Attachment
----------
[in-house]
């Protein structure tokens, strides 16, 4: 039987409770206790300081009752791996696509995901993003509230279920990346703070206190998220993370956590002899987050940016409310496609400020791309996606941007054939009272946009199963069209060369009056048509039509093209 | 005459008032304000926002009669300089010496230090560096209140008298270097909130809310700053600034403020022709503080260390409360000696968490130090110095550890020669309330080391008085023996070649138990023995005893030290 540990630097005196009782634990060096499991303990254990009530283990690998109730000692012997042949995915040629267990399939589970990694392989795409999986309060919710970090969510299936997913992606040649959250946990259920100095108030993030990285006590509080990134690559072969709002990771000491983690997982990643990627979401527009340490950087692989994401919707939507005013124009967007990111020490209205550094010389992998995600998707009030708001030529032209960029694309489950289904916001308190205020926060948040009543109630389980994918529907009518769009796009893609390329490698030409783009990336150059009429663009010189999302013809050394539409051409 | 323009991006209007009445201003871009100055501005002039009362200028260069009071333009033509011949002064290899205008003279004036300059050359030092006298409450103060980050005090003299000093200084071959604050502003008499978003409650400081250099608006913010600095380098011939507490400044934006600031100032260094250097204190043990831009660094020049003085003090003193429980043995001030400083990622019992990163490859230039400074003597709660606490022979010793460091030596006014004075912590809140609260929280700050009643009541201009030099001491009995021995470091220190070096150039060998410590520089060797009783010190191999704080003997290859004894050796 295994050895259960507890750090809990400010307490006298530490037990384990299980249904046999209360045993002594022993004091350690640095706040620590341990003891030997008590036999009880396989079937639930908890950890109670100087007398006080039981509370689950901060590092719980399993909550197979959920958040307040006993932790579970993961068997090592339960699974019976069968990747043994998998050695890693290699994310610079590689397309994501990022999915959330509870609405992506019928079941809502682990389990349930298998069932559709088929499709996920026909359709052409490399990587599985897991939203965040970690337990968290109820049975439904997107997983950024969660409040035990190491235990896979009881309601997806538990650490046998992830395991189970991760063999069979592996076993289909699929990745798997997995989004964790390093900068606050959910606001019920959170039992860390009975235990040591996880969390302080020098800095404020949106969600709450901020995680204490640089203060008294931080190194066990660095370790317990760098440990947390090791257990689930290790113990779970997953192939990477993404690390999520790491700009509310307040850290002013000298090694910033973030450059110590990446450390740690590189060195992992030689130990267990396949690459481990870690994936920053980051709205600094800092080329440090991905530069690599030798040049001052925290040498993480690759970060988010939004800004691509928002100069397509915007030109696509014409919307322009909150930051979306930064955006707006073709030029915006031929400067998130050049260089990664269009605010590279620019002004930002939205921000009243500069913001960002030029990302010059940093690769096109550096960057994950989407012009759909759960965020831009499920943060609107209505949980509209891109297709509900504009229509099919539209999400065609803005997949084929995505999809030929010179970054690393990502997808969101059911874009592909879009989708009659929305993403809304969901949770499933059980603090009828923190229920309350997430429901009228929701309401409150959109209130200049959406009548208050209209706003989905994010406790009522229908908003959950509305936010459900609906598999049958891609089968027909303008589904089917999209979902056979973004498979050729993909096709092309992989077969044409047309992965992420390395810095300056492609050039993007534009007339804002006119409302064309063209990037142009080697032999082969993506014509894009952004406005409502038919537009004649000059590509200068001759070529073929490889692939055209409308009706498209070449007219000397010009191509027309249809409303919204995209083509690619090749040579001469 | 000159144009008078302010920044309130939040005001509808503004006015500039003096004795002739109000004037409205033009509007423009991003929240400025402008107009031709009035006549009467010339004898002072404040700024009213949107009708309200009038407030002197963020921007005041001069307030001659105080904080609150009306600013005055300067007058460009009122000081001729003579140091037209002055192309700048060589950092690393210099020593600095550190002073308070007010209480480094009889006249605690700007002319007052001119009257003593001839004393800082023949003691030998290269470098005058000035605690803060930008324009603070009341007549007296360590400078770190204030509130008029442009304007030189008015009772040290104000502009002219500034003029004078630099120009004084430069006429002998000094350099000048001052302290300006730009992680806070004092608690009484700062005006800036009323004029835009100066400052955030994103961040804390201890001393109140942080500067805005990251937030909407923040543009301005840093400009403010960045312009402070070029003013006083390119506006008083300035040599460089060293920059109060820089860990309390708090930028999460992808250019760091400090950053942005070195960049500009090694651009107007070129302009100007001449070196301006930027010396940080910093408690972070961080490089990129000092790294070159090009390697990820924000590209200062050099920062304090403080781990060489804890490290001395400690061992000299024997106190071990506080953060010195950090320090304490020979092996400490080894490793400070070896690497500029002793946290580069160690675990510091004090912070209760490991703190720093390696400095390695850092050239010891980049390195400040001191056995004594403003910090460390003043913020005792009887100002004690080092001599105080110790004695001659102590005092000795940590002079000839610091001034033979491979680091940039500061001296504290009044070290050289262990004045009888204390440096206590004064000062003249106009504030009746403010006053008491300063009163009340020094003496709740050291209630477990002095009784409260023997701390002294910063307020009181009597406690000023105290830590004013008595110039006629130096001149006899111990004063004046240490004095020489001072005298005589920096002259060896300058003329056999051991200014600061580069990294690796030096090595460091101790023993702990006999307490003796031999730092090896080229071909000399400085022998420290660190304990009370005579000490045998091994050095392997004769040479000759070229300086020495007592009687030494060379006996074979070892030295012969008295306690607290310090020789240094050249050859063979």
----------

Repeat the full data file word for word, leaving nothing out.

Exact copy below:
[in-house]
């Protein structure tokens, strides 16, 4: 039987409770206790300081009752791996696509995901993003509230279920990346703070206190998220993370956590002899987050940016409310496609400020791309996606941007054939009272946009199963069209060369009056048509039509093209 | 005459008032304000926002009669300089010496230090560096209140008298270097909130809310700053600034403020022709503080260390409360000696968490130090110095550890020669309330080391008085023996070649138990023995005893030290 540990630097005196009782634990060096499991303990254990009530283990690998109730000692012997042949995915040629267990399939589970990694392989795409999986309060919710970090969510299936997913992606040649959250946990259920100095108030993030990285006590509080990134690559072969709002990771000491983690997982990643990627979401527009340490950087692989994401919707939507005013124009967007990111020490209205550094010389992998995600998707009030708001030529032209960029694309489950289904916001308190205020926060948040009543109630389980994918529907009518769009796009893609390329490698030409783009990336150059009429663009010189999302013809050394539409051409 | 323009991006209007009445201003871009100055501005002039009362200028260069009071333009033509011949002064290899205008003279004036300059050359030092006298409450103060980050005090003299000093200084071959604050502003008499978003409650400081250099608006913010600095380098011939507490400044934006600031100032260094250097204190043990831009660094020049003085003090003193429980043995001030400083990622019992990163490859230039400074003597709660606490022979010793460091030596006014004075912590809140609260929280700050009643009541201009030099001491009995021995470091220190070096150039060998410590520089060797009783010190191999704080003997290859004894050796 295994050895259960507890750090809990400010307490006298530490037990384990299980249904046999209360045993002594022993004091350690640095706040620590341990003891030997008590036999009880396989079937639930908890950890109670100087007398006080039981509370689950901060590092719980399993909550197979959920958040307040006993932790579970993961068997090592339960699974019976069968990747043994998998050695890693290699994310610079590689397309994501990022999915959330509870609405992506019928079941809502682990389990349930298998069932559709088929499709996920026909359709052409490399990587599985897991939203965040970690337990968290109820049975439904997107997983950024969660409040035990190491235990896979009881309601997806538990650490046998992830395991189970991760063999069979592996076993289909699929990745798997997995989004964790390093900068606050959910606001019920959170039992860390009975235990040591996880969390302080020098800095404020949106969600709450901020995680204490640089203060008294931080190194066990660095370790317990760098440990947390090791257990689930290790113990779970997953192939990477993404690390999520790491700009509310307040850290002013000298090694910033973030450059110590990446450390740690590189060195992992030689130990267990396949690459481990870690994936920053980051709205600094800092080329440090991905530069690599030798040049001052925290040498993480690759970060988010939004800004691509928002100069397509915007030109696509014409919307322009909150930051979306930064955006707006073709030029915006031929400067998130050049260089990664269009605010590279620019002004930002939205921000009243500069913001960002030029990302010059940093690769096109550096960057994950989407012009759909759960965020831009499920943060609107209505949980509209891109297709509900504009229509099919539209999400065609803005997949084929995505999809030929010179970054690393990502997808969101059911874009592909879009989708009659929305993403809304969901949770499933059980603090009828923190229920309350997430429901009228929701309401409150959109209130200049959406009548208050209209706003989905994010406790009522229908908003959950509305936010459900609906598999049958891609089968027909303008589904089917999209979902056979973004498979050729993909096709092309992989077969044409047309992965992420390395810095300056492609050039993007534009007339804002006119409302064309063209990037142009080697032999082969993506014509894009952004406005409502038919537009004649000059590509200068001759070529073929490889692939055209409308009706498209070449007219000397010009191509027309249809409303919204995209083509690619090749040579001469 | 000159144009008078302010920044309130939040005001509808503004006015500039003096004795002739109000004037409205033009509007423009991003929240400025402008107009031709009035006549009467010339004898002072404040700024009213949107009708309200009038407030002197963020921007005041001069307030001659105080904080609150009306600013005055300067007058460009009122000081001729003579140091037209002055192309700048060589950092690393210099020593600095550190002073308070007010209480480094009889006249605690700007002319007052001119009257003593001839004393800082023949003691030998290269470098005058000035605690803060930008324009603070009341007549007296360590400078770190204030509130008029442009304007030189008015009772040290104000502009002219500034003029004078630099120009004084430069006429002998000094350099000048001052302290300006730009992680806070004092608690009484700062005006800036009323004029835009100066400052955030994103961040804390201890001393109140942080500067805005990251937030909407923040543009301005840093400009403010960045312009402070070029003013006083390119506006008083300035040599460089060293920059109060820089860990309390708090930028999460992808250019760091400090950053942005070195960049500009090694651009107007070129302009100007001449070196301006930027010396940080910093408690972070961080490089990129000092790294070159090009390697990820924000590209200062050099920062304090403080781990060489804890490290001395400690061992000299024997106190071990506080953060010195950090320090304490020979092996400490080894490793400070070896690497500029002793946290580069160690675990510091004090912070209760490991703190720093390696400095390695850092050239010891980049390195400040001191056995004594403003910090460390003043913020005792009887100002004690080092001599105080110790004695001659102590005092000795940590002079000839610091001034033979491979680091940039500061001296504290009044070290050289262990004045009888204390440096206590004064000062003249106009504030009746403010006053008491300063009163009340020094003496709740050291209630477990002095009784409260023997701390002294910063307020009181009597406690000023105290830590004013008595110039006629130096001149006899111990004063004046240490004095020489001072005298005589920096002259060896300058003329056999051991200014600061580069990294690796030096090595460091101790023993702990006999307490003796031999730092090896080229071909000399400085022998420290660190304990009370005579000490045998091994050095392997004769040479000759070229300086020495007592009687030494060379006996074979070892030295012969008295306690607290310090020789240094050249050859063979």